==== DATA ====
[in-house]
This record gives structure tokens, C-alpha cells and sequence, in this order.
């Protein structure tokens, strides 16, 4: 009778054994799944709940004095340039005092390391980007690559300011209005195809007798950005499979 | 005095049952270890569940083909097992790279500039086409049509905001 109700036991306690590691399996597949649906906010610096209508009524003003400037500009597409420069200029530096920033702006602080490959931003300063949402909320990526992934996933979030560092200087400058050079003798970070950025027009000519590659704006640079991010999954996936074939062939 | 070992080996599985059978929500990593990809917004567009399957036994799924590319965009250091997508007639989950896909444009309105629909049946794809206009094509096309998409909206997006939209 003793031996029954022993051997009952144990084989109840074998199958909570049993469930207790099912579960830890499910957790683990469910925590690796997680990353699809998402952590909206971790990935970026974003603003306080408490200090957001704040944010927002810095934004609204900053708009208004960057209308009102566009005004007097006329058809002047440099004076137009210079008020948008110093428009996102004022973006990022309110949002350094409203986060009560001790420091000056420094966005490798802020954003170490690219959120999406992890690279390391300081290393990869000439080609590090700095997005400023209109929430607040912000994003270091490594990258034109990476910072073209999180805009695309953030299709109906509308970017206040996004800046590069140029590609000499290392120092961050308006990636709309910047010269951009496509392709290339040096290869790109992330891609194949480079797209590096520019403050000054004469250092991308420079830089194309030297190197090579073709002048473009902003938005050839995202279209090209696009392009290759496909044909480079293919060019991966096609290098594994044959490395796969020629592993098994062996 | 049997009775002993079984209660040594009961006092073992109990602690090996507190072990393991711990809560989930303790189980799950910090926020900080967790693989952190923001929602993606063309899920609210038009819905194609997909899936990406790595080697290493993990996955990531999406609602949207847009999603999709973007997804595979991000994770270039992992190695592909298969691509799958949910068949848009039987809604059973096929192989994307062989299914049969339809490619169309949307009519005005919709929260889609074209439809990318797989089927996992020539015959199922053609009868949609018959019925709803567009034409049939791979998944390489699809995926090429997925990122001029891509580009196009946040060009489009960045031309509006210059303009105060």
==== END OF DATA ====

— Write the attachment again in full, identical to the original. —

[in-house]
This record gives structure tokens, C-alpha cells and sequence, in this order.
């Protein structure tokens, strides 16, 4: 009778054994799944709940004095340039005092390391980007690559300011209005195809007798950005499979 | 005095049952270890569940083909097992790279500039086409049509905001 109700036991306690590691399996597949649906906010610096209508009524003003400037500009597409420069200029530096920033702006602080490959931003300063949402909320990526992934996933979030560092200087400058050079003798970070950025027009000519590659704006640079991010999954996936074939062939 | 070992080996599985059978929500990593990809917004567009399957036994799924590319965009250091997508007639989950896909444009309105629909049946794809206009094509096309998409909206997006939209 003793031996029954022993051997009952144990084989109840074998199958909570049993469930207790099912579960830890499910957790683990469910925590690796997680990353699809998402952590909206971790990935970026974003603003306080408490200090957001704040944010927002810095934004609204900053708009208004960057209308009102566009005004007097006329058809002047440099004076137009210079008020948008110093428009996102004022973006990022309110949002350094409203986060009560001790420091000056420094966005490798802020954003170490690219959120999406992890690279390391300081290393990869000439080609590090700095997005400023209109929430607040912000994003270091490594990258034109990476910072073209999180805009695309953030299709109906509308970017206040996004800046590069140029590609000499290392120092961050308006990636709309910047010269951009496509392709290339040096290869790109992330891609194949480079797209590096520019403050000054004469250092991308420079830089194309030297190197090579073709002048473009902003938005050839995202279209090209696009392009290759496909044909480079293919060019991966096609290098594994044959490395796969020629592993098994062996 | 049997009775002993079984209660040594009961006092073992109990602690090996507190072990393991711990809560989930303790189980799950910090926020900080967790693989952190923001929602993606063309899920609210038009819905194609997909899936990406790595080697290493993990996955990531999406609602949207847009999603999709973007997804595979991000994770270039992992190695592909298969691509799958949910068949848009039987809604059973096929192989994307062989299914049969339809490619169309949307009519005005919709929260889609074209439809990318797989089927996992020539015959199922053609009868949609018959019925709803567009034409049939791979998944390489699809995926090429997925990122001029891509580009196009946040060009489009960045031309509006210059303009105060």